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The Hidden Costs of Retiring Abroad

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6 Unexpected Expenses for U.S. Expat Retirees

Many Americans dream of retiring abroad to experience new adventures, new cultures and a different way of life. Another benefit of retiring overseas is that the cost of living is often less than in the U.S. However, U.S. expat retirees are sometimes surprised to learn their expenses are higher than anticipated. Following are six lesser-known costs of retiring abroad.

#1 – Property requirements

Some countries require non-citizens to own property in the country. For example, Portugal offers a fast-track to citizenship through its Golden Visa program. This program can be a great benefit for Americans wishing to make the country their retirement home. However, in order to qualify, you must either purchase a property worth at least €500,000 or invest at least €500,000 in a qualifying investment fund.

Just as in the U.S., overseas home ownership comes with added costs, such as property taxes, maintenance fees and potential legal fees. These expenses may catch you off guard if not properly planned for.

#2 – Healthcare expenses

Medicare typically doesn’t cover American citizens living overseas. That means you’ll likely need to purchase private insurance or go without insurance and pay out of pocket for healthcare expenses. Either option can add significant costs to your retirement budget, which is why it’s important to plan for them in advance.

#3 – Currency fluctuations

Fluctuating exchange rates can have a major impact on your finances in retirement, especially if you rely on U.S.-based income to fund your daily living expenses. Converting U.S. dollars to a different currency can greatly impact the purchasing power of your funds, potentially raising your cost of living.

Also, if you’re not careful, an investment made in foreign currencies can be viewed by the U.S. as a passive foreign investment company (PFIC), which is a type of investment that’s heavily taxed. Work with an international wealth advisor to ensure your investment strategy meets your needs in a tax-efficient manner.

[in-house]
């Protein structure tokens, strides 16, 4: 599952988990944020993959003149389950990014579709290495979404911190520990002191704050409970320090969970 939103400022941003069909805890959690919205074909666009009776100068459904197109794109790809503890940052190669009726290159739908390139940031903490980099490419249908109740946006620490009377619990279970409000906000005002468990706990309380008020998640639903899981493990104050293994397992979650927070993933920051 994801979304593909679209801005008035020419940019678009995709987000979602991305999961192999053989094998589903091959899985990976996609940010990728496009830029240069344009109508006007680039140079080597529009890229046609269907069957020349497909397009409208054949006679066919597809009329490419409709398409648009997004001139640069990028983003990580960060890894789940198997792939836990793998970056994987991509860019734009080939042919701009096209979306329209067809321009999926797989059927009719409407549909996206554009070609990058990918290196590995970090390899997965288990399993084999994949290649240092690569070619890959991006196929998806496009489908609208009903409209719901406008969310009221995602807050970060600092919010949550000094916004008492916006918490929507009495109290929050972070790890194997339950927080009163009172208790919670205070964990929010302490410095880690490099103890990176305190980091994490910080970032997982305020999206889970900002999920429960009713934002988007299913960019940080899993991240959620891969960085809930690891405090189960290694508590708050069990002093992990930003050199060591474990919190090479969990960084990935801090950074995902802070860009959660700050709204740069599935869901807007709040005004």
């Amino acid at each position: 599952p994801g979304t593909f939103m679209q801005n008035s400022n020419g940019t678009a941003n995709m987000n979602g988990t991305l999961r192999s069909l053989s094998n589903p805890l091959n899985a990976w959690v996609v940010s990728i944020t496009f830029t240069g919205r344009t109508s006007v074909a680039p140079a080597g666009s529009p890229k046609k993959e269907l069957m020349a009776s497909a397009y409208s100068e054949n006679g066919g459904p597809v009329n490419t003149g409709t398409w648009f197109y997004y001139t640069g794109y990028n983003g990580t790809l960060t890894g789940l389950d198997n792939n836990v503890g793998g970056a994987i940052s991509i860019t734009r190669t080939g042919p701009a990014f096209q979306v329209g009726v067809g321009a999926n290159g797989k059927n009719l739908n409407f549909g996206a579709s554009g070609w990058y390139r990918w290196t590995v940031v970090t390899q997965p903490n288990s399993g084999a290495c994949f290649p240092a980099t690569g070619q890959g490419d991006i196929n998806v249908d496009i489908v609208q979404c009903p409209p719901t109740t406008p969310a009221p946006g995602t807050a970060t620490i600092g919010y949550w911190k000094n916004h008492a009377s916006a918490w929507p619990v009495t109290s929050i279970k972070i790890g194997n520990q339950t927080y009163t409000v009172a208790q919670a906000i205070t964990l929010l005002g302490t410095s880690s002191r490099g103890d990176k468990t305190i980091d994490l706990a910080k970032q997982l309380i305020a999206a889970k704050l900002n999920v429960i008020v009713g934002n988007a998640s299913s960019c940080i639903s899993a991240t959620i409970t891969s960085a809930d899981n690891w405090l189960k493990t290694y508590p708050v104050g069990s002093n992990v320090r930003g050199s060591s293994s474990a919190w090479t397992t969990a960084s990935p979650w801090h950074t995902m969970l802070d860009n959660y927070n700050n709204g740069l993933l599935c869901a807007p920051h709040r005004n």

#4 – Residency and visa fees

Many countries require non-citizens to obtain special visas or residency permits to live in the country long term. These visas often come with fees and renewal costs, and the requirements could change over time. Before moving, it’s important to understand any visa and residency requirements as well as their associated costs.

#5 – Tax complexities

Americans living overseas often face complex tax reporting requirements. All American citizens are required to file U.S. income taxes, regardless of where they live, and your new country of residence will likely require you to file there as well. The interaction of two tax jurisdictions can be difficult and costly to navigate.

It’s wise to work with a tax professional who has experience navigating the unique complexities of your country of residence in order to avoid any costly mistakes.

#6 – Travel

Whether you’re exploring a new continent or flying back to the U.S. to visit family, travel costs can quickly add up. Make sure your financial plan accounts for any anticipated travel expenses.

Before making the decision to retire abroad, it’s crucial to conduct thorough research and financial planning to ensure you’re ready for the expense of living overseas.

Could you use some help navigating the financial aspects of your move abroad? Creative Planning International is here for you. We specialize in helping U.S. expats and cross-border families maximize their wealth and avoid costly mistakes. We understand the complex interactions of multi-jurisdictional tax and regulatory regimes and help clients develop operationally and financially efficient retirement and wealth management strategies. Because we serve in a fiduciary capacity, you can be confident we’re acting solely in your best interests.

For more information, request a meeting with a member of our team.

This commentary is provided for general information purposes only, should not be construed as investment, tax or legal advice, and does not constitute an attorney/client relationship. Past performance of any market results is no assurance of future performance. The information contained herein has been obtained from sources deemed reliable but is not guaranteed.


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